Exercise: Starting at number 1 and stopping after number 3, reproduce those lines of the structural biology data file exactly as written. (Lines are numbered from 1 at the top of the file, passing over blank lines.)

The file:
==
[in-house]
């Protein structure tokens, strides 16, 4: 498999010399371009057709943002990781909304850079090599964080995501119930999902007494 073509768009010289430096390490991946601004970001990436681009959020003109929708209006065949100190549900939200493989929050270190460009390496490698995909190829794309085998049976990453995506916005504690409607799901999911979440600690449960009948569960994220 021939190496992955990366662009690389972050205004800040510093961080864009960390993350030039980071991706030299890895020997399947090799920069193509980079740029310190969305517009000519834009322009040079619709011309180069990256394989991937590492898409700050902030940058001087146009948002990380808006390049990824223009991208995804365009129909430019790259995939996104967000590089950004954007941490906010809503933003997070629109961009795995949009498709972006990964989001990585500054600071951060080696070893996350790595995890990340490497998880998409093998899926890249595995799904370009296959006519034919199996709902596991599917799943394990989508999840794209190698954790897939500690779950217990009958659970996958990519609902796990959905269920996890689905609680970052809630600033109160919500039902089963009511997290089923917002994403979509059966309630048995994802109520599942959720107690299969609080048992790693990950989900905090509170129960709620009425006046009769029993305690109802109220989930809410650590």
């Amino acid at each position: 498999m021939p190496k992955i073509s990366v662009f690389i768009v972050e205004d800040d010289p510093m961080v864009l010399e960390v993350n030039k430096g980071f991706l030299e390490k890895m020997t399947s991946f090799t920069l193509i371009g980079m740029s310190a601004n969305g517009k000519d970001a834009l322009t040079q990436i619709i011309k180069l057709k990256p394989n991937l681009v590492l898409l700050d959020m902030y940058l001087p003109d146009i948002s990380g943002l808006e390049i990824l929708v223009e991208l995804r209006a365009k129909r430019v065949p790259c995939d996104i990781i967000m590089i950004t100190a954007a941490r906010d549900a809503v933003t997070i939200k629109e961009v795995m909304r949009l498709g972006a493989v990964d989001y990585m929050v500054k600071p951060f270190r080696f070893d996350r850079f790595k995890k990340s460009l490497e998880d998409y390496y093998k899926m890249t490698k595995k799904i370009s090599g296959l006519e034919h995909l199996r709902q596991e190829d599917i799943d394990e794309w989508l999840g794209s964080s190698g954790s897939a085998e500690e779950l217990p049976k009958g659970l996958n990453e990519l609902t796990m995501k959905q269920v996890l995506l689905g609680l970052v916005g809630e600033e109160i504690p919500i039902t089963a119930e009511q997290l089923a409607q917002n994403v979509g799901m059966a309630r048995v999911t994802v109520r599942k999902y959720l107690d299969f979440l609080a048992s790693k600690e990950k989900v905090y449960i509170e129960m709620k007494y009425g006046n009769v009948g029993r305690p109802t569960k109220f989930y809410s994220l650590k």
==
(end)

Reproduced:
[in-house]
């Protein structure tokens, strides 16, 4: 498999010399371009057709943002990781909304850079090599964080995501119930999902007494 073509768009010289430096390490991946601004970001990436681009959020003109929708209006065949100190549900939200493989929050270190460009390496490698995909190829794309085998049976990453995506916005504690409607799901999911979440600690449960009948569960994220 021939190496992955990366662009690389972050205004800040510093961080864009960390993350030039980071991706030299890895020997399947090799920069193509980079740029310190969305517009000519834009322009040079619709011309180069990256394989991937590492898409700050902030940058001087146009948002990380808006390049990824223009991208995804365009129909430019790259995939996104967000590089950004954007941490906010809503933003997070629109961009795995949009498709972006990964989001990585500054600071951060080696070893996350790595995890990340490497998880998409093998899926890249595995799904370009296959006519034919199996709902596991599917799943394990989508999840794209190698954790897939500690779950217990009958659970996958990519609902796990959905269920996890689905609680970052809630600033109160919500039902089963009511997290089923917002994403979509059966309630048995994802109520599942959720107690299969609080048992790693990950989900905090509170129960709620009425006046009769029993305690109802109220989930809410650590």
């Amino acid at each position: 498999m021939p190496k992955i073509s990366v662009f690389i768009v972050e205004d800040d010289p510093m961080v864009l010399e960390v993350n030039k430096g980071f991706l030299e390490k890895m020997t399947s991946f090799t920069l193509i371009g980079m740029s310190a601004n969305g517009k000519d970001a834009l322009t040079q990436i619709i011309k180069l057709k990256p394989n991937l681009v590492l898409l700050d959020m902030y940058l001087p003109d146009i948002s990380g943002l808006e390049i990824l929708v223009e991208l995804r209006a365009k129909r430019v065949p790259c995939d996104i990781i967000m590089i950004t100190a954007a941490r906010d549900a809503v933003t997070i939200k629109e961009v795995m909304r949009l498709g972006a493989v990964d989001y990585m929050v500054k600071p951060f270190r080696f070893d996350r850079f790595k995890k990340s460009l490497e998880d998409y390496y093998k899926m890249t490698k595995k799904i370009s090599g296959l006519e034919h995909l199996r709902q596991e190829d599917i799943d394990e794309w989508l999840g794209s964080s190698g954790s897939a085998e500690e779950l217990p049976k009958g659970l996958n990453e990519l609902t796990m995501k959905q269920v996890l995506l689905g609680l970052v916005g809630e600033e109160i504690p919500i039902t089963a119930e009511q997290l089923a409607q917002n994403v979509g799901m059966a309630r048995v999911t994802v109520r599942k999902y959720l107690d299969f979440l609080a048992s790693k600690e990950k989900v905090y449960i509170e129960m709620k007494y009425g006046n009769v009948g029993r305690p109802t569960k109220f989930y809410s994220l650590k």